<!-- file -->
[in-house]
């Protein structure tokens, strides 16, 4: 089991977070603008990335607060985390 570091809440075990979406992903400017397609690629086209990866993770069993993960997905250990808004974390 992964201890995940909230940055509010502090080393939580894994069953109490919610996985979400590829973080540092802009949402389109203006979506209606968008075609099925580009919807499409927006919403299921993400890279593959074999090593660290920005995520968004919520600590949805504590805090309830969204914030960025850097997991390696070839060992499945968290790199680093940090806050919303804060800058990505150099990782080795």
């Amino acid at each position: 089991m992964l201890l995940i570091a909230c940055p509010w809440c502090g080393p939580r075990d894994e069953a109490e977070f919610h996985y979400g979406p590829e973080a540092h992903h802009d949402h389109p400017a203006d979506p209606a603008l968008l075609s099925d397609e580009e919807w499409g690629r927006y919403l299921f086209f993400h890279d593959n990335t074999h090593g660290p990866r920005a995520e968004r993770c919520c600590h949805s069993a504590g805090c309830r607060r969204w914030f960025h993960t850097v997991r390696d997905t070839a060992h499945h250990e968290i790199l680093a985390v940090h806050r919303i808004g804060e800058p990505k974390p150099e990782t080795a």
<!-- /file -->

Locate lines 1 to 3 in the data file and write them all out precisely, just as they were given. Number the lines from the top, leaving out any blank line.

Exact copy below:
[in-house]
């Protein structure tokens, strides 16, 4: 089991977070603008990335607060985390 570091809440075990979406992903400017397609690629086209990866993770069993993960997905250990808004974390 992964201890995940909230940055509010502090080393939580894994069953109490919610996985979400590829973080540092802009949402389109203006979506209606968008075609099925580009919807499409927006919403299921993400890279593959074999090593660290920005995520968004919520600590949805504590805090309830969204914030960025850097997991390696070839060992499945968290790199680093940090806050919303804060800058990505150099990782080795």
């Amino acid at each position: 089991m992964l201890l995940i570091a909230c940055p509010w809440c502090g080393p939580r075990d894994e069953a109490e977070f919610h996985y979400g979406p590829e973080a540092h992903h802009d949402h389109p400017a203006d979506p209606a603008l968008l075609s099925d397609e580009e919807w499409g690629r927006y919403l299921f086209f993400h890279d593959n990335t074999h090593g660290p990866r920005a995520e968004r993770c919520c600590h949805s069993a504590g805090c309830r607060r969204w914030f960025h993960t850097v997991r390696d997905t070839a060992h499945h250990e968290i790199l680093a985390v940090h806050r919303i808004g804060e800058p990505k974390p150099e990782t080795a």